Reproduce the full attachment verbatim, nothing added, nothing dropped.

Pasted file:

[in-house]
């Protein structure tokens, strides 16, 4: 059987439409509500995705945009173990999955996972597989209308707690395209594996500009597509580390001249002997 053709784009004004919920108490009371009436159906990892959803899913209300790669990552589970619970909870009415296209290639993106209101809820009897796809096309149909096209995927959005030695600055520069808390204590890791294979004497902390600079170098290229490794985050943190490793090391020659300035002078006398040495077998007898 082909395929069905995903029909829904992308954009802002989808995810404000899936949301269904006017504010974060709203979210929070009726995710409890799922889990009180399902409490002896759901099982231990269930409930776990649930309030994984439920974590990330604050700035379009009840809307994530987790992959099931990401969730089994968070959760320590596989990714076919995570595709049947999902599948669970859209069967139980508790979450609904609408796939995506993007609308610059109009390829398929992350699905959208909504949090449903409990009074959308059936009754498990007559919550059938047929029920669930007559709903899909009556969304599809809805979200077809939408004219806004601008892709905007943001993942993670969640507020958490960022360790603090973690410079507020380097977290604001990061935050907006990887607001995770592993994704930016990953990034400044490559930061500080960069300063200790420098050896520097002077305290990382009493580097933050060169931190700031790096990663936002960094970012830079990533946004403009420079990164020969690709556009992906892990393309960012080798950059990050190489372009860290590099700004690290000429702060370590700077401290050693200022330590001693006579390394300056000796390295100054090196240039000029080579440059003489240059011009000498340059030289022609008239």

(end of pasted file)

[in-house]
């Protein structure tokens, strides 16, 4: 059987439409509500995705945009173990999955996972597989209308707690395209594996500009597509580390001249002997 053709784009004004919920108490009371009436159906990892959803899913209300790669990552589970619970909870009415296209290639993106209101809820009897796809096309149909096209995927959005030695600055520069808390204590890791294979004497902390600079170098290229490794985050943190490793090391020659300035002078006398040495077998007898 082909395929069905995903029909829904992308954009802002989808995810404000899936949301269904006017504010974060709203979210929070009726995710409890799922889990009180399902409490002896759901099982231990269930409930776990649930309030994984439920974590990330604050700035379009009840809307994530987790992959099931990401969730089994968070959760320590596989990714076919995570595709049947999902599948669970859209069967139980508790979450609904609408796939995506993007609308610059109009390829398929992350699905959208909504949090449903409990009074959308059936009754498990007559919550059938047929029920669930007559709903899909009556969304599809809805979200077809939408004219806004601008892709905007943001993942993670969640507020958490960022360790603090973690410079507020380097977290604001990061935050907006990887607001995770592993994704930016990953990034400044490559930061500080960069300063200790420098050896520097002077305290990382009493580097933050060169931190700031790096990663936002960094970012830079990533946004403009420079990164020969690709556009992906892990393309960012080798950059990050190489372009860290590099700004690290000429702060370590700077401290050693200022330590001693006579390394300056000796390295100054090196240039000029080579440059003489240059011009000498340059030289022609008239």